I’m fascinated by post mortem travel in general. I know there are bodies in the cargo holds of commuter flights more often than people realize. But how often does that really happen and how are bodies prepared for travel over long distances?
Who isn’t fascinated by post-mortem travel?! My resume says that I should be really well qualified to answer this question, but I’m going to tell you right now, my qualifications are thin the further flung you get. If the country you are trying to send the body to is Russia – I’m out. And if your email comes from anywhere in Africa, informing me that you are a prince and your wife just died in Seattle, and you and your newborn baby need me to ship her home if I could just give you a Western Union account… I’m out there too.
Bodies need to move because, well, we seldom die where it’s most convenient. I’ve been working on a program with the local hospice where people can choose to pre-arrange their funeral and pass away in my facility, but no one seems to be taking me up on this option. (Fair enough). So let’s look at moving a body from the place of death to their final resting place.
After death, the family, hospital, or hospice calls the funeral home and says “Hey, you need to pick up this gentle dead person.” Funeral homes then send “removal techs” to transfer the body into our care. This is usually done with a Toyota Sienna, Honda Odyssey or some other appropriately discrete momcar. We put the deceased on a stretcher and bring them back to a refrigerated cooler, where they will rest until the arrangements have been made for transport to their final destination. You can modify this process to “bring them back and embalm them…” if you’re anywhere in the American south that believes that refrigeration is only for fish and meat and embalming is some kind of anointed God-given preservation technique.
Now that I’ve poked the embalming debate bear, I will say that it is definitely a useful technique when transporting people long distances. If we hearken back but a few decades (specifically 15 decades), people weren’t able to transport the dead any distance that couldn’t be covered in less than a day or two. Sanitation and practicality prohibited moving them more than say, 25 to 50 miles, unless you were quite wealthy. Even then, people weren’t particularly compelled to drag the dead around. Enter that wee little Civil War that killed more Americans than any other single armed conflict. It was at this time that technology, transportation and need (want) all intersected. The advent of embalming, trains, and a whole lot of dead soldiers amounted to the ability to transport people home from the front(s). And thus, the modern embalmer and death logisticians were born.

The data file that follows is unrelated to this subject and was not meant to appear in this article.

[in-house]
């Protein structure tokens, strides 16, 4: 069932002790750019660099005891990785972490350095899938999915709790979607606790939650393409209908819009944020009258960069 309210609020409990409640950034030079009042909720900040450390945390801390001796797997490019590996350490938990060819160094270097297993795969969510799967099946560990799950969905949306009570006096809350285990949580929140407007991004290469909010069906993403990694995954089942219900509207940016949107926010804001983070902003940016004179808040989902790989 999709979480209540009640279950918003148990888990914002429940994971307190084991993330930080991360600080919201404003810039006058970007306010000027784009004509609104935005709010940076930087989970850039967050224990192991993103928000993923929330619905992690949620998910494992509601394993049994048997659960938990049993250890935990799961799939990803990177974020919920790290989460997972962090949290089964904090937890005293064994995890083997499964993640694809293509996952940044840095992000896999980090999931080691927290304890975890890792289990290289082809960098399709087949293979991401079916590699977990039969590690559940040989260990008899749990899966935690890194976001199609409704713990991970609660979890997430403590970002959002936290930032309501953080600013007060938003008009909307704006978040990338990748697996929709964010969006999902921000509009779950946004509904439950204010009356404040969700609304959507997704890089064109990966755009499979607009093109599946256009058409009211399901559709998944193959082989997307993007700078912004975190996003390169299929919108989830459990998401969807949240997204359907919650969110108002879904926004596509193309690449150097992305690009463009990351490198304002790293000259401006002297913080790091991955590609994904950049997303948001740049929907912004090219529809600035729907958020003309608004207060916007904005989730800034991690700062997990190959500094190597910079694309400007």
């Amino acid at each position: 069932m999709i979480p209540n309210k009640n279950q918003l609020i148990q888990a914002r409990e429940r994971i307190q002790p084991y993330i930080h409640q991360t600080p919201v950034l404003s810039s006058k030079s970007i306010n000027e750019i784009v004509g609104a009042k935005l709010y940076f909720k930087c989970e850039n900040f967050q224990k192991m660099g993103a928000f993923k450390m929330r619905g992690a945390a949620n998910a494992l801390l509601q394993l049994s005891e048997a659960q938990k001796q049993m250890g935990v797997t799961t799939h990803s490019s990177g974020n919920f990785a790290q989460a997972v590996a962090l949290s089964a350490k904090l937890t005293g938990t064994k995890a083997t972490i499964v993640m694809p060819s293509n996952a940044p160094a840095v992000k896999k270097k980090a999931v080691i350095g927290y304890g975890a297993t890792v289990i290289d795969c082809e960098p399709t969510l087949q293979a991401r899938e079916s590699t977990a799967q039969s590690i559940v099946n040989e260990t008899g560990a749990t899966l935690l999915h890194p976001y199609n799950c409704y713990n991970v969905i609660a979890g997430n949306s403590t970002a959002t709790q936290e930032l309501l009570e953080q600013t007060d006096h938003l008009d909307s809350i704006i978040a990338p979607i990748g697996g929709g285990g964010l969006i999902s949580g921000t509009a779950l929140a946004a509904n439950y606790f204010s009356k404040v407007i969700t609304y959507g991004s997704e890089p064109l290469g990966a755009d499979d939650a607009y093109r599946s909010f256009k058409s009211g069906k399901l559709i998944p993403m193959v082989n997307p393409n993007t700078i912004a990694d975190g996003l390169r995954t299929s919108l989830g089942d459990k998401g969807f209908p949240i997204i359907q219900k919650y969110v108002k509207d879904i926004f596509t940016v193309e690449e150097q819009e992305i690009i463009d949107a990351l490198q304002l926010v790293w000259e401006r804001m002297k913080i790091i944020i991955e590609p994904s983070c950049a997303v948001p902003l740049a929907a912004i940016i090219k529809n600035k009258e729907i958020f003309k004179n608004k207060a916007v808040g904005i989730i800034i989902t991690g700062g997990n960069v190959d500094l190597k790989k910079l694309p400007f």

Today, we use the iron horse far less than we lean on the aluminum bird. As the question addresses – there are special preparations that are needed to transport the dead by plane. For a myriad of reasons, you can’t just stuff grandpa into his favorite golf bag and check him through from Scottsdale to Edmonton. Despite the common misconception, airlines do not require embalming. There is no law, policy or regulation that requires embalming– that is due, largely, to religious practices that prohibit it. Suffice it to say that embalming someone for transportation on a common carrier is the most practical and economical means by which to convey their mortal remains.